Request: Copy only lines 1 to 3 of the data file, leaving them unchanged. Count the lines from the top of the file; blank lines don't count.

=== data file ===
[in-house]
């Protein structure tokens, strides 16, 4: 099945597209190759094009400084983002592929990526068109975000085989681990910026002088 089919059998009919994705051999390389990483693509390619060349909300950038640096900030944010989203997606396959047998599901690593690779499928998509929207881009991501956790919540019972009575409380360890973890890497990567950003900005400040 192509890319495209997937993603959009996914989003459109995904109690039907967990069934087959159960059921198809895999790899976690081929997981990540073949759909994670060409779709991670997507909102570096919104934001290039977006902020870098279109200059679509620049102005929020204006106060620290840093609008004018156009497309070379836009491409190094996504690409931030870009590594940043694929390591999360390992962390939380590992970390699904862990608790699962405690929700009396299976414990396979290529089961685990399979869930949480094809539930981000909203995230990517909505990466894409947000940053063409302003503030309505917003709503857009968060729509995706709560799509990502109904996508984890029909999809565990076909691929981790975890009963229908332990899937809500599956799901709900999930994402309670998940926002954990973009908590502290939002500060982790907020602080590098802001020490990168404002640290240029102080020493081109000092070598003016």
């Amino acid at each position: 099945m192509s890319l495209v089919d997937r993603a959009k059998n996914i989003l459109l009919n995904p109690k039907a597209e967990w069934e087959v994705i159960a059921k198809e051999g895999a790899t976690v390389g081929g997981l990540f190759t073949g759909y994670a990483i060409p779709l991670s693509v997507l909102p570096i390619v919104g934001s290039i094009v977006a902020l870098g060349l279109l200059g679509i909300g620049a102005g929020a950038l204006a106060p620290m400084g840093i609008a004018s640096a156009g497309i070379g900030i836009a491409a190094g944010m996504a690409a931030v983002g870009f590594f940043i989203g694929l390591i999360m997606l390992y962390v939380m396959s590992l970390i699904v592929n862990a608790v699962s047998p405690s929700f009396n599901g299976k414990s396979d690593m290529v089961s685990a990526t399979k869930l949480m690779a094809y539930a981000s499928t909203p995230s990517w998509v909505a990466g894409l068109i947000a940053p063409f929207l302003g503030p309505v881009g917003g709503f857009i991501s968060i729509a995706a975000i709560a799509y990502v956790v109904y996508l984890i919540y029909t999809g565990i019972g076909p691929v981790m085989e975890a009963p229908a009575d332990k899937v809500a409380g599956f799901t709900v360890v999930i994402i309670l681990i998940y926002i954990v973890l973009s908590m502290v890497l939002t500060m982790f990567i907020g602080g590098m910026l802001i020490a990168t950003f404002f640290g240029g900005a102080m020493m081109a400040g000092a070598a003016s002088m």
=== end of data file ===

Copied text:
[in-house]
């Protein structure tokens, strides 16, 4: 099945597209190759094009400084983002592929990526068109975000085989681990910026002088 089919059998009919994705051999390389990483693509390619060349909300950038640096900030944010989203997606396959047998599901690593690779499928998509929207881009991501956790919540019972009575409380360890973890890497990567950003900005400040 192509890319495209997937993603959009996914989003459109995904109690039907967990069934087959159960059921198809895999790899976690081929997981990540073949759909994670060409779709991670997507909102570096919104934001290039977006902020870098279109200059679509620049102005929020204006106060620290840093609008004018156009497309070379836009491409190094996504690409931030870009590594940043694929390591999360390992962390939380590992970390699904862990608790699962405690929700009396299976414990396979290529089961685990399979869930949480094809539930981000909203995230990517909505990466894409947000940053063409302003503030309505917003709503857009968060729509995706709560799509990502109904996508984890029909999809565990076909691929981790975890009963229908332990899937809500599956799901709900999930994402309670998940926002954990973009908590502290939002500060982790907020602080590098802001020490990168404002640290240029102080020493081109000092070598003016």
């Amino acid at each position: 099945m192509s890319l495209v089919d997937r993603a959009k059998n996914i989003l459109l009919n995904p109690k039907a597209e967990w069934e087959v994705i159960a059921k198809e051999g895999a790899t976690v390389g081929g997981l990540f190759t073949g759909y994670a990483i060409p779709l991670s693509v997507l909102p570096i390619v919104g934001s290039i094009v977006a902020l870098g060349l279109l200059g679509i909300g620049a102005g929020a950038l204006a106060p620290m400084g840093i609008a004018s640096a156009g497309i070379g900030i836009a491409a190094g944010m996504a690409a931030v983002g870009f590594f940043i989203g694929l390591i999360m997606l390992y962390v939380m396959s590992l970390i699904v592929n862990a608790v699962s047998p405690s929700f009396n599901g299976k414990s396979d690593m290529v089961s685990a990526t399979k869930l949480m690779a094809y539930a981000s499928t909203p995230s990517w998509v909505a990466g894409l068109i947000a940053p063409f929207l302003g503030p309505v881009g917003g709503f857009i991501s968060i729509a995706a975000i709560a799509y990502v956790v109904y996508l984890i919540y029909t999809g565990i019972g076909p691929v981790m085989e975890a009963p229908a009575d332990k899937v809500a409380g599956f799901t709900v360890v999930i994402i309670l681990i998940y926002i954990v973890l973009s908590m502290v890497l939002t500060m982790f990567i907020g602080g590098m910026l802001i020490a990168t950003f404002f640290g240029g900005a102080m020493m081109a400040g000092a070598a003016s002088m």